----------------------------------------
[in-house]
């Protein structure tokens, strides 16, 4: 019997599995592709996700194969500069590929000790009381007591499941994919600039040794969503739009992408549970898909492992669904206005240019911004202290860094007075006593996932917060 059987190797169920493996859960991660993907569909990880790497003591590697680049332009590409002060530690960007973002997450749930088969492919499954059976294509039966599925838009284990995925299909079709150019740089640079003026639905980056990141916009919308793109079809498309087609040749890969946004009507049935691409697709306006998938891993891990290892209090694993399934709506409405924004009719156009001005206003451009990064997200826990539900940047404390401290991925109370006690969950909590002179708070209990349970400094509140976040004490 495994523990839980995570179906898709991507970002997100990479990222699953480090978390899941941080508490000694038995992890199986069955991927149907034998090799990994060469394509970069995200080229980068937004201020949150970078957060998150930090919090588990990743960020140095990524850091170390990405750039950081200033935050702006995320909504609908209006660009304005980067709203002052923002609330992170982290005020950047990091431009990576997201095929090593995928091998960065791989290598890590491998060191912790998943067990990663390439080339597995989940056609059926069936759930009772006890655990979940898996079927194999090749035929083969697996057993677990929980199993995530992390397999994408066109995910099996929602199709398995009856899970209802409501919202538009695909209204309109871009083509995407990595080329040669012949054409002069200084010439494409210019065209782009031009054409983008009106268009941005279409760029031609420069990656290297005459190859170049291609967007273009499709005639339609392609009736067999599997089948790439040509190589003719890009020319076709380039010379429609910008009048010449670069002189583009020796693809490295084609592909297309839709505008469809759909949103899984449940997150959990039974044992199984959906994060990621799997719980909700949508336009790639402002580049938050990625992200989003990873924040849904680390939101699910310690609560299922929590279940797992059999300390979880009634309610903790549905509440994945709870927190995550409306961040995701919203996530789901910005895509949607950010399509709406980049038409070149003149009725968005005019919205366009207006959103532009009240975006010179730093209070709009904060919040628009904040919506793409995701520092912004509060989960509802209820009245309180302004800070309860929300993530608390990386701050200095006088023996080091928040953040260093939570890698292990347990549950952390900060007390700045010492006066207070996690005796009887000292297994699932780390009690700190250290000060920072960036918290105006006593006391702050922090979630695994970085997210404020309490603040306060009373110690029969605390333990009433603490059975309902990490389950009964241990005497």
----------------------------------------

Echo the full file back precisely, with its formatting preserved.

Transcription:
[in-house]
């Protein structure tokens, strides 16, 4: 019997599995592709996700194969500069590929000790009381007591499941994919600039040794969503739009992408549970898909492992669904206005240019911004202290860094007075006593996932917060 059987190797169920493996859960991660993907569909990880790497003591590697680049332009590409002060530690960007973002997450749930088969492919499954059976294509039966599925838009284990995925299909079709150019740089640079003026639905980056990141916009919308793109079809498309087609040749890969946004009507049935691409697709306006998938891993891990290892209090694993399934709506409405924004009719156009001005206003451009990064997200826990539900940047404390401290991925109370006690969950909590002179708070209990349970400094509140976040004490 495994523990839980995570179906898709991507970002997100990479990222699953480090978390899941941080508490000694038995992890199986069955991927149907034998090799990994060469394509970069995200080229980068937004201020949150970078957060998150930090919090588990990743960020140095990524850091170390990405750039950081200033935050702006995320909504609908209006660009304005980067709203002052923002609330992170982290005020950047990091431009990576997201095929090593995928091998960065791989290598890590491998060191912790998943067990990663390439080339597995989940056609059926069936759930009772006890655990979940898996079927194999090749035929083969697996057993677990929980199993995530992390397999994408066109995910099996929602199709398995009856899970209802409501919202538009695909209204309109871009083509995407990595080329040669012949054409002069200084010439494409210019065209782009031009054409983008009106268009941005279409760029031609420069990656290297005459190859170049291609967007273009499709005639339609392609009736067999599997089948790439040509190589003719890009020319076709380039010379429609910008009048010449670069002189583009020796693809490295084609592909297309839709505008469809759909949103899984449940997150959990039974044992199984959906994060990621799997719980909700949508336009790639402002580049938050990625992200989003990873924040849904680390939101699910310690609560299922929590279940797992059999300390979880009634309610903790549905509440994945709870927190995550409306961040995701919203996530789901910005895509949607950010399509709406980049038409070149003149009725968005005019919205366009207006959103532009009240975006010179730093209070709009904060919040628009904040919506793409995701520092912004509060989960509802209820009245309180302004800070309860929300993530608390990386701050200095006088023996080091928040953040260093939570890698292990347990549950952390900060007390700045010492006066207070996690005796009887000292297994699932780390009690700190250290000060920072960036918290105006006593006391702050922090979630695994970085997210404020309490603040306060009373110690029969605390333990009433603490059975309902990490389950009964241990005497």